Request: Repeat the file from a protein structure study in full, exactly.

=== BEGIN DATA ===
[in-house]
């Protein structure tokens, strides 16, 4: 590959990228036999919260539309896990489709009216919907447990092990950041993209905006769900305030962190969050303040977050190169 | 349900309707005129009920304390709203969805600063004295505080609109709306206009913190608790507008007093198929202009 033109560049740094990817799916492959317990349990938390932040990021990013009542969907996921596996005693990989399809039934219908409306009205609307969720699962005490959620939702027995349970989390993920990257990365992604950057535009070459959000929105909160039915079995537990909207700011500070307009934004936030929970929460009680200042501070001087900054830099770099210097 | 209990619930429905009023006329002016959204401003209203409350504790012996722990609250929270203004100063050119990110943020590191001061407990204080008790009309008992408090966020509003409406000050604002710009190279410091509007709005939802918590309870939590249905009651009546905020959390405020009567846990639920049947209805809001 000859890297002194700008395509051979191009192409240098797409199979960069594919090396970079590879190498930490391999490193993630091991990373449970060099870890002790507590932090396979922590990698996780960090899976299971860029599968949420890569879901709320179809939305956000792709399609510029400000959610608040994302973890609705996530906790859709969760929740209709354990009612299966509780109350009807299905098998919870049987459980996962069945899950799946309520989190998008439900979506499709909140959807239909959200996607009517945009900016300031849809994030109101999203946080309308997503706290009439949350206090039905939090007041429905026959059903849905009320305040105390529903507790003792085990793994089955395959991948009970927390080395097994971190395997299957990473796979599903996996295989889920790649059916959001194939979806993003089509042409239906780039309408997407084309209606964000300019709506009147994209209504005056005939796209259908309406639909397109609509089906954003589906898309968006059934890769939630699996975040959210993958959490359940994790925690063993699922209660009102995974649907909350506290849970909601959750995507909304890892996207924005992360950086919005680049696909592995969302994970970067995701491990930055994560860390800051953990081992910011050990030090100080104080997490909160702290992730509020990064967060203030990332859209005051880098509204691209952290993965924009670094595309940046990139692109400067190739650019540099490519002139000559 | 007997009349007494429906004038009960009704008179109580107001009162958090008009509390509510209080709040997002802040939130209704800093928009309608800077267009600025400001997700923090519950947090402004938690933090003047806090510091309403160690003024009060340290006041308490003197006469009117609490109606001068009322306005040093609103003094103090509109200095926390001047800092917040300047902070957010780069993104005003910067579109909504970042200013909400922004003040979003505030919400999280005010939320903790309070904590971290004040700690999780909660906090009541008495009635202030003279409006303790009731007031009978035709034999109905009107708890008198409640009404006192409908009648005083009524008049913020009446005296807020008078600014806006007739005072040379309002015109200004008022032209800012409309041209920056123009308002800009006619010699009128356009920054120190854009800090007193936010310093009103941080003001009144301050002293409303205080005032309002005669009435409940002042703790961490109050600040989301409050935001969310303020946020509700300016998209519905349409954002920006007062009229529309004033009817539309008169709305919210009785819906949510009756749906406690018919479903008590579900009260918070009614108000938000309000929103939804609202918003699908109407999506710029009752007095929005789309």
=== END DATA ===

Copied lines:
[in-house]
């Protein structure tokens, strides 16, 4: 590959990228036999919260539309896990489709009216919907447990092990950041993209905006769900305030962190969050303040977050190169 | 349900309707005129009920304390709203969805600063004295505080609109709306206009913190608790507008007093198929202009 033109560049740094990817799916492959317990349990938390932040990021990013009542969907996921596996005693990989399809039934219908409306009205609307969720699962005490959620939702027995349970989390993920990257990365992604950057535009070459959000929105909160039915079995537990909207700011500070307009934004936030929970929460009680200042501070001087900054830099770099210097 | 209990619930429905009023006329002016959204401003209203409350504790012996722990609250929270203004100063050119990110943020590191001061407990204080008790009309008992408090966020509003409406000050604002710009190279410091509007709005939802918590309870939590249905009651009546905020959390405020009567846990639920049947209805809001 000859890297002194700008395509051979191009192409240098797409199979960069594919090396970079590879190498930490391999490193993630091991990373449970060099870890002790507590932090396979922590990698996780960090899976299971860029599968949420890569879901709320179809939305956000792709399609510029400000959610608040994302973890609705996530906790859709969760929740209709354990009612299966509780109350009807299905098998919870049987459980996962069945899950799946309520989190998008439900979506499709909140959807239909959200996607009517945009900016300031849809994030109101999203946080309308997503706290009439949350206090039905939090007041429905026959059903849905009320305040105390529903507790003792085990793994089955395959991948009970927390080395097994971190395997299957990473796979599903996996295989889920790649059916959001194939979806993003089509042409239906780039309408997407084309209606964000300019709506009147994209209504005056005939796209259908309406639909397109609509089906954003589906898309968006059934890769939630699996975040959210993958959490359940994790925690063993699922209660009102995974649907909350506290849970909601959750995507909304890892996207924005992360950086919005680049696909592995969302994970970067995701491990930055994560860390800051953990081992910011050990030090100080104080997490909160702290992730509020990064967060203030990332859209005051880098509204691209952290993965924009670094595309940046990139692109400067190739650019540099490519002139000559 | 007997009349007494429906004038009960009704008179109580107001009162958090008009509390509510209080709040997002802040939130209704800093928009309608800077267009600025400001997700923090519950947090402004938690933090003047806090510091309403160690003024009060340290006041308490003197006469009117609490109606001068009322306005040093609103003094103090509109200095926390001047800092917040300047902070957010780069993104005003910067579109909504970042200013909400922004003040979003505030919400999280005010939320903790309070904590971290004040700690999780909660906090009541008495009635202030003279409006303790009731007031009978035709034999109905009107708890008198409640009404006192409908009648005083009524008049913020009446005296807020008078600014806006007739005072040379309002015109200004008022032209800012409309041209920056123009308002800009006619010699009128356009920054120190854009800090007193936010310093009103941080003001009144301050002293409303205080005032309002005669009435409940002042703790961490109050600040989301409050935001969310303020946020509700300016998209519905349409954002920006007062009229529309004033009817539309008169709305919210009785819906949510009756749906406690018919479903008590579900009260918070009614108000938000309000929103939804609202918003699908109407999506710029009752007095929005789309």